Planet Labs (PL -0.93%) has caught my eye very early in its journey as a public company. The company came public via a special purpose acquisition company in early December 2021, yet it has already fallen over 50% to less than $5.50. Despite this fall, the company has some strong competitive advantages. 

Planet owns and operates the largest Earth-imaging satellite fleet, with nearly 200 satellites taking pictures of the world today. This fleet has allowed the company to take a picture of every single landmass in the world, every day -- giving Planet unrivaled information. The company has also earned the trust of governments, and all these advantages have made it appear impressive. Although, there are a few things that investors might like to see change within the business before placing a position in this stock. 

Person thinking about a problem at a desk

Image source: Getty Images.

1. A transition to analytics

As of today, Planet mainly makes its money off a subscription for access to images of specific regions. The company touts its ability to have its images ready for machine learning and analysis to be done on them. However, it would be exciting if Planet developed artificial intelligence and machine learning capabilities within its business so that it could analyze images for its customers. Simply selling images can lead to slower growth, which can be seen in the financials: Planet's net retention rate is a mere 105%, and its year-over-year revenue growth is lumpy and inconsistent.

The company is taking steps in this direction, looking toward creating a platform on top of its extremely large data set to produce insights from its data, and it recently acquired VanderSat to help with this. VanderSat is a data analytics platform for the agriculture industry, and Planet hopes to use its data science team to develop an in-house analytics platform for its entire customer base.

Investors should keep an eye out for press releases and comments on conference calls explaining how the VanderSat integration is going. Also, they should be looking for clues about the development of an analytics platform. This could still be a year or more away, but if the company can become more of an analytics platform than a data collection company, the future could be much brighter.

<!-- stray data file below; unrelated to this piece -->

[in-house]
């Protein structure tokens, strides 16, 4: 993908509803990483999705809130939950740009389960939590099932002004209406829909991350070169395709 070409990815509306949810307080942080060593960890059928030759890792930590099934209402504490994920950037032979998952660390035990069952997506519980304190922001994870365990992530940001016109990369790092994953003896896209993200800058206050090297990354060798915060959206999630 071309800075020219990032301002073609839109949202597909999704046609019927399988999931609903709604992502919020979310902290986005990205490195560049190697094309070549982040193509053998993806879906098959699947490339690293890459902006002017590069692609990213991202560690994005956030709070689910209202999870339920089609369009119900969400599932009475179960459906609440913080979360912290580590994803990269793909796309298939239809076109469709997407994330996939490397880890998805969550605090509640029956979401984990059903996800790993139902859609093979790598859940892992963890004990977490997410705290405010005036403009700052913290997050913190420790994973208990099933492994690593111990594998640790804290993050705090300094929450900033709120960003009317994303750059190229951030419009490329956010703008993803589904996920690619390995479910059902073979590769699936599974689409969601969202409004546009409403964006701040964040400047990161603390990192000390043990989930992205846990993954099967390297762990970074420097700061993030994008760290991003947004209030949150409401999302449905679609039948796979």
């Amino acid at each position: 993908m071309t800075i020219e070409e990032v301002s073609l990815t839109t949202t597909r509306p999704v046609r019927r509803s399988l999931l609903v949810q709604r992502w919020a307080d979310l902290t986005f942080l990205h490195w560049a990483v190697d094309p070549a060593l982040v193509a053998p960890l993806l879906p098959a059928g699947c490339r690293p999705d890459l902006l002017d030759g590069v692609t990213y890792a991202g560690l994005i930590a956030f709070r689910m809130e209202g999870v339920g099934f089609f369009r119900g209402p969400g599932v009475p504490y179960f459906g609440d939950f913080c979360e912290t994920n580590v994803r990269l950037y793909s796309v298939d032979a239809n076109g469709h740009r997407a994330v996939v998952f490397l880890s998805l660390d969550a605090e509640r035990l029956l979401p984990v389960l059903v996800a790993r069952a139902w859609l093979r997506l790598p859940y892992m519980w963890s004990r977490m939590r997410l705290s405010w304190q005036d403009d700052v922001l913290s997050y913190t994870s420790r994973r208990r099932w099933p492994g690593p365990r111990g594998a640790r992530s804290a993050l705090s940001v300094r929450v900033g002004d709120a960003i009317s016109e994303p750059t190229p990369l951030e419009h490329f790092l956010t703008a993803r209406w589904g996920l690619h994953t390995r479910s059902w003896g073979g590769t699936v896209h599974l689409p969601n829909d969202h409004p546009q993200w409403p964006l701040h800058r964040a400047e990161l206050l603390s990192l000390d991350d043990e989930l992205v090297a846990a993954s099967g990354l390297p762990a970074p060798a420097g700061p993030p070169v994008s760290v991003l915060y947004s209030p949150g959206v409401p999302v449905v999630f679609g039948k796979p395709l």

A shift toward analytics would help the company in multiple ways. Not only would that likely make its platform more valuable for its customers -- which would reduce customer churn and smooth out year-over-year revenue growth -- but it would also likely result in faster revenue growth. Additionally, Planet would also likely see a major improvement in its retention rate. If customers expand their relationship with Planet, the company will likely see growth in revenue per customer. 

2. Customer growth

This shift to analytics would also likely expand its customer count. After all, some potential customers might want to use Planet's images to optimize their businesses, but they may not have the geospatial experts or the machine-learning capabilities to analyze these images in-house. If the company began to offer this service, it may attract many more customers, which is another thing to watch for before investing.

The company has some slight customer concentration. In the fiscal year 2021 (the calendar year 2020), two customers accounted for 13% and 10% of revenue, respectively. While this might not seem like much, if either customer were to leave, it could hurt the business. Something like this has already happened at Planet: In Q3 of this year, Planet lost a major contract due to a "government takeover by an unsanctioned regime." Customer growth has been strong recently, reaching 742 customers in Q3 and growing 32% year over year, but this customer growth could explode with the expansion into analytics. 

3. Improving cash flow

While a company's net loss is not incredibly important to investors with a company this early in its growth stages, typically people prefer to see positive cash flow generation. When a company is this young, it could be beneficial to see a company reinvest in itself to continue growing and developing as a business. This would likely satisfy investors when a company isn't generating net income but has a significant cash flow. 

In the first nine months of 2022 (the calendar year 2021), the company's free cash flow was negative $30 million. This has improved from the year-ago period, for which it posted a free cash flow of negative $52 million, but I personally want this metric to continue moving in the right direction before I invest. If the company can grow its customer count and increase the value of its platform, it would likely result in positive free cash flow. 

When to jump in

At just 11 times sales, this company is trading at a bargain right now. Nonetheless, I believe that the current potential is still too low for me to invest. But for an investor with an extremely diversified portfolio, and that is comfortable with taking a couple of long shots, this stock might be one to consider. 

The company has amazing and unparalleled competitive advantages, and the industry has very high barriers to entry, but until the company shows me it can be more than simply a data provider, I am going to shy away.